IPP uses the traditional client–server model, with clients sending IPP request messages with the MIME media type "application/ipp" in HTTP POST requests to an IPP printer. IPP request messages consist of key–value pairs using a custom binary encoding followed by an "end of attributes" tag and any document data required for the request (such as the document to be printed). The IPP response is sent back to the client in the HTTP POST response, again using the "application/ipp" MIME media type.
Among other things, IPP allows a client to:
- query a printer's capabilities (such as supported character sets, media types and document formats)
- submit print jobs to a printer
- query the status of a printer
- query the status of one or more print jobs
- cancel previously submitted jobs
Products using the Internet Printing Protocol include CUPS (which is part of Apple macOS and many BSD and Linux distributions and is the reference implementation for most versions of IPP ), Novell iPrint, and Microsoft Windows versions starting from MS Windows 2000. Windows XP and Windows Server 2003 offer IPP printing via HTTPS. Windows Vista, Windows 7, Windows Server 2008 and 2008 R2 also support IPP printing over RPC in the "Medium-Low" security zone.
- "IPP Everywhere". Retrieved April 2, 2019.
- Michael Sweet, Apple Inc. (May 15, 2018). "CUPS Plenary, Joint PWG/Open Printing Meeting, Sunnyvale, California" (PDF). Printer Working Group. Retrieved April 2, 2019.
- "IPP", Working groups, IETF.
- Internet Printing Protocol/1.0: Encoding and Transport. doi:10.17487/RFC2565. RFC 2565.
- Internet Printing Protocol/1.0: Model and Semantics. doi:10.17487/RFC2566. RFC 2566.
- Design Goals for an Internet Printing Protocol. doi:10.17487/RFC2567. RFC 2567.
- Rationale for the Structure of the Model and Protocol for the Internet Printing Protocol. doi:10.17487/RFC2568. RFC 2568.
- Mapping between LPD and IPP Protocols. doi:10.17487/RFC2569. RFC 2569.
- Internet Printing Protocol/1.0: Implementer's Guide. doi:10.17487/RFC2639. RFC 2639.
- Internet Printing Protocol/1.1: Encoding and Transport. doi:10.17487/RFC2910. RFC 2910.
- Internet Printing Protocol/1.1: Model and Semantics. doi:10.17487/RFC2911. RFC 2911.
- Internet Printing Protocol/1.1: Implementor's Guide. doi:10.17487/RFC3196. RFC 3196.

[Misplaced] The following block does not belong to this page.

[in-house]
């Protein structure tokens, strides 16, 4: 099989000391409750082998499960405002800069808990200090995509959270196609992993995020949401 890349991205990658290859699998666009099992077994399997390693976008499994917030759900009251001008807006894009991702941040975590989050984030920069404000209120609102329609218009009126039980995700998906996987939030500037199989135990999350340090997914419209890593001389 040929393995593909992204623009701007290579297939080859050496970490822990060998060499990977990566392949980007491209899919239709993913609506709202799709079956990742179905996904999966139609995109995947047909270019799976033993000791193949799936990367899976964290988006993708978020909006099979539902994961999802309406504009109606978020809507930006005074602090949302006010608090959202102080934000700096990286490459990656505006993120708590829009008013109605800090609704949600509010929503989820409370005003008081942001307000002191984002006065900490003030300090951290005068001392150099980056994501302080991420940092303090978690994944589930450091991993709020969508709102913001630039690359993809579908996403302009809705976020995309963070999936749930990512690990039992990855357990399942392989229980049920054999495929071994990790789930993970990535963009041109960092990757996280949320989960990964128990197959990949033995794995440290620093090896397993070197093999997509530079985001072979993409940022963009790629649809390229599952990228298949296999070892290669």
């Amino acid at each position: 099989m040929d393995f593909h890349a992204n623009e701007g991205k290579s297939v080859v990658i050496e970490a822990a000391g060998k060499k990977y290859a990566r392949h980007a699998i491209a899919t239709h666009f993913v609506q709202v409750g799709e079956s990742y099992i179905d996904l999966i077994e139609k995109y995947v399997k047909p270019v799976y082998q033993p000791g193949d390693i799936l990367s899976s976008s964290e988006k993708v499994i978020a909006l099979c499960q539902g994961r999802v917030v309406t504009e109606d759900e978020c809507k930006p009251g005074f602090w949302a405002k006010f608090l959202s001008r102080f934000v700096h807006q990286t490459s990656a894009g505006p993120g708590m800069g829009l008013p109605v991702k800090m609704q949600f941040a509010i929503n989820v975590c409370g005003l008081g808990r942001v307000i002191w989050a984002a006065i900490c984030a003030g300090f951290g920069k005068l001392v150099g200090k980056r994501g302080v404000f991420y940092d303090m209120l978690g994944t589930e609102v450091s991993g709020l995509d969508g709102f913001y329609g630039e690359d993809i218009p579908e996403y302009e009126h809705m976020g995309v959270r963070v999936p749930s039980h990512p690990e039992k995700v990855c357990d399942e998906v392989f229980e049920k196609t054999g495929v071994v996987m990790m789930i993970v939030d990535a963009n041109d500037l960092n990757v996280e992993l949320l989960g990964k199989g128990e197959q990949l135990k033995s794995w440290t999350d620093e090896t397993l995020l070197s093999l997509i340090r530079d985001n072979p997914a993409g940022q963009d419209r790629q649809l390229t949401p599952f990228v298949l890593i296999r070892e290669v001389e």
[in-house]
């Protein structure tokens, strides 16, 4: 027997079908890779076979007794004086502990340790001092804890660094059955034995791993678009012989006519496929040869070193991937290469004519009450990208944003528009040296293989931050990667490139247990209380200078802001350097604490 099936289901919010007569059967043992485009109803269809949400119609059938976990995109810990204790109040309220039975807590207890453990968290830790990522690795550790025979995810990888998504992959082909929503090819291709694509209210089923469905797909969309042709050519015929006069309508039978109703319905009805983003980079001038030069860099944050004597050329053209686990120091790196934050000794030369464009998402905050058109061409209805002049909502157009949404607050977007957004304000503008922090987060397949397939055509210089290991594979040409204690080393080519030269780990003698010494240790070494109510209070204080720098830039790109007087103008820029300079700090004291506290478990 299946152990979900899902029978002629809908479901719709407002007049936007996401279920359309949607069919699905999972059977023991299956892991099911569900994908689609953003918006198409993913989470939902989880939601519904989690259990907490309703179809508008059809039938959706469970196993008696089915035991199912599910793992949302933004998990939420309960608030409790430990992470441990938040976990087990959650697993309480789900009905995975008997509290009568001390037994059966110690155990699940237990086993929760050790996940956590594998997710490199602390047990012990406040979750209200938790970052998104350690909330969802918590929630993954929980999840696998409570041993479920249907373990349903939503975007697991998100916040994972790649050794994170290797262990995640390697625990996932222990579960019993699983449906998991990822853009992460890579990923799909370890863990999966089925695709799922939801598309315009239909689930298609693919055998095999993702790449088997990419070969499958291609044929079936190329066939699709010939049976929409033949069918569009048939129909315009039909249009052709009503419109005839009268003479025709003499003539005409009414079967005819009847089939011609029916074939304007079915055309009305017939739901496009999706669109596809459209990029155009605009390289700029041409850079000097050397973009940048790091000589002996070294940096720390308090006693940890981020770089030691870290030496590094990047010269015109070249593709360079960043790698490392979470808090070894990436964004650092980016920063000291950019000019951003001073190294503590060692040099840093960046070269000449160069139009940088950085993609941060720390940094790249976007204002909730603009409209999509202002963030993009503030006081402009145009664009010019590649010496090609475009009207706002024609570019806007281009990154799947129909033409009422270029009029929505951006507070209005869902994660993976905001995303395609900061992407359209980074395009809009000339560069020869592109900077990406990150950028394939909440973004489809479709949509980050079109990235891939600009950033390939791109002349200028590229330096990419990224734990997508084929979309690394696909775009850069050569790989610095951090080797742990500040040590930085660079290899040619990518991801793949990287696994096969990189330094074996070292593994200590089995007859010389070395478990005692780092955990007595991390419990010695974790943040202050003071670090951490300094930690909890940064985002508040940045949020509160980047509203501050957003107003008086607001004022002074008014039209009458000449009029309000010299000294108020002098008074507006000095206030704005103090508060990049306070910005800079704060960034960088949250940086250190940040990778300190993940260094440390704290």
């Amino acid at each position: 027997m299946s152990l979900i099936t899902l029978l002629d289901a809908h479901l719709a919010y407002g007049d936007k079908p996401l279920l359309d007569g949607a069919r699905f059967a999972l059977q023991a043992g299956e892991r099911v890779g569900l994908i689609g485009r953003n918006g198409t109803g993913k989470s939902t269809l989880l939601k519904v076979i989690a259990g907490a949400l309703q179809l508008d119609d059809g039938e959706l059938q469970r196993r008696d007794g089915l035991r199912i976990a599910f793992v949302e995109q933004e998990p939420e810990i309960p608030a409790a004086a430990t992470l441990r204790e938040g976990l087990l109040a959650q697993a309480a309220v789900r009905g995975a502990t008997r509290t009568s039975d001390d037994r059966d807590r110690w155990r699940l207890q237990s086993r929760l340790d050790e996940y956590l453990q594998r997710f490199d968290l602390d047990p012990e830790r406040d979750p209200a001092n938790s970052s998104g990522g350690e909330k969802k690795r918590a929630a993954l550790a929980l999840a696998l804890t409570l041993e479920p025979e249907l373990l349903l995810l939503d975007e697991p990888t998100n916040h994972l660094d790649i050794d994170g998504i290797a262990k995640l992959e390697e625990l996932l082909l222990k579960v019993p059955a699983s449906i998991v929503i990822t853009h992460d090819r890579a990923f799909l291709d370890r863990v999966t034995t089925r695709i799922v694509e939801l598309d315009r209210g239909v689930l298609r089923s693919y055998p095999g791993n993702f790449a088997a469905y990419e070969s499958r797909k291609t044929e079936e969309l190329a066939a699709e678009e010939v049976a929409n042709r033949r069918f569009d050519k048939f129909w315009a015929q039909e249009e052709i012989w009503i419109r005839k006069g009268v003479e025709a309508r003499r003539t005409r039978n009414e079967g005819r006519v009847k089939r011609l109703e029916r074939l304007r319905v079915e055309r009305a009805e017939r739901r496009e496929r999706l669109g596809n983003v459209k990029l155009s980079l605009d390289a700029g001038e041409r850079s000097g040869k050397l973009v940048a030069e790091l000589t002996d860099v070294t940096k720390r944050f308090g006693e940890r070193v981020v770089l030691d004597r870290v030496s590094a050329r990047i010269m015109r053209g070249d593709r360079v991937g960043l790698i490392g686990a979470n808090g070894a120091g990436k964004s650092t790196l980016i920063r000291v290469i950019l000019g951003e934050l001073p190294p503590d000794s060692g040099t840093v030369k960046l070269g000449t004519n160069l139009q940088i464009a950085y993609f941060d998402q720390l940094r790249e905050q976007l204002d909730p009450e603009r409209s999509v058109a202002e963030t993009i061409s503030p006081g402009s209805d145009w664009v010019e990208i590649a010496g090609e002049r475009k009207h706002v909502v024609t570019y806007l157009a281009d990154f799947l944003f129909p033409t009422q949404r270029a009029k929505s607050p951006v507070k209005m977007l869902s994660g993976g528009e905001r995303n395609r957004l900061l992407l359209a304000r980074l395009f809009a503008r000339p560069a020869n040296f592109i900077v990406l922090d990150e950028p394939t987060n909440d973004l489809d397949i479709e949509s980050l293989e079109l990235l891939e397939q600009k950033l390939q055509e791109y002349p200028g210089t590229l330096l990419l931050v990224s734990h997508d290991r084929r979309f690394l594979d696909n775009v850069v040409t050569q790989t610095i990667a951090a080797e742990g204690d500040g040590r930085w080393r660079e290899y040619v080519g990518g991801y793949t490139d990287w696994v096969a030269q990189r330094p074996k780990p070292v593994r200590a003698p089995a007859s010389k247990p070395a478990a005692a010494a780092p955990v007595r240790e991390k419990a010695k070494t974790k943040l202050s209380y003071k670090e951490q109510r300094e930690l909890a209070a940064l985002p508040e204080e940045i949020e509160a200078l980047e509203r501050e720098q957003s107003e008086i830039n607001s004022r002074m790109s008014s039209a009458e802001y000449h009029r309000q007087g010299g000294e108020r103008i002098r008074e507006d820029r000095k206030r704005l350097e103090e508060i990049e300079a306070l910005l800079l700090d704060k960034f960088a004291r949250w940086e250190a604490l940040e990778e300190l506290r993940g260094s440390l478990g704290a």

- Internet Printing Protocol/1.1: IPP URL Scheme. doi:10.17487/RFC3510. RFC 3510.
- Internet Printing Protocol (IPP) over HTTPS Transport Binding and the 'ipps' URI Scheme. doi:10.17487/RFC7472. RFC 7472.
- RFC 8010. doi:10.17487/RFC8010.
- Internet Printing Protocol/1.1: Model and Semantics. doi:10.17487/RFC8011. RFC 8011.
- Internet Printing Protocol/1.1. STD 92.
- PWG 5100.10-2009 (PDF), PWG.
- PWG 5100.12-2011 (PDF), PWG.
- PWG 5100.12-2015 (PDF), PWG.
- Upgrading to TLS Within HTTP/1.1, IETF, RFC 2817
- "Internet Printing Protocol". Printer Working Group. Archived from the original on 2010-01-12. Retrieved 2013-11-20. The language "CUPS Software (IPP Reference Implementation)" appeared on this page since a point between 1 September 2009 and 12 January 2010, though no mention of a reference implementation is found in the published standard.
- "Effectively Using IPP Printing". Microsoft. April 8, 2003. Retrieved 2009-09-06.
- "The Internet Printing Client (IPP) is not available in Windows 7 Starter Edition". Microsoft. November 17, 2010. Retrieved 2012-10-02.
- Internet Printing Protocol/1.1. June 2018. STD 92.
- Internet Printing Protocol/1.1: Encoding and Transport. January 2017. doi:10.17487/RFC8010. RFC 8010.
- Internet Printing Protocol/1.1: Model and Semantics. January 2017. doi:10.17487/RFC8011. RFC 8011.
- PWG 5100.12-2015: IPP Version 2.0, 2.1, and 2.2 (PDF), PWG, October 2015.
- Informational documents
- Design Goals for an Internet Printing Protocol. April 1999. doi:10.17487/RFC2567. RFC 2567.
- Rationale for the Structure and Model and Protocol for the Internet Printing Protocol. April 1999. doi:10.17487/RFC2568. RFC 2568.
- Mapping between LPD and IPP Protocols. April 1999. doi:10.17487/RFC2569. RFC 2569.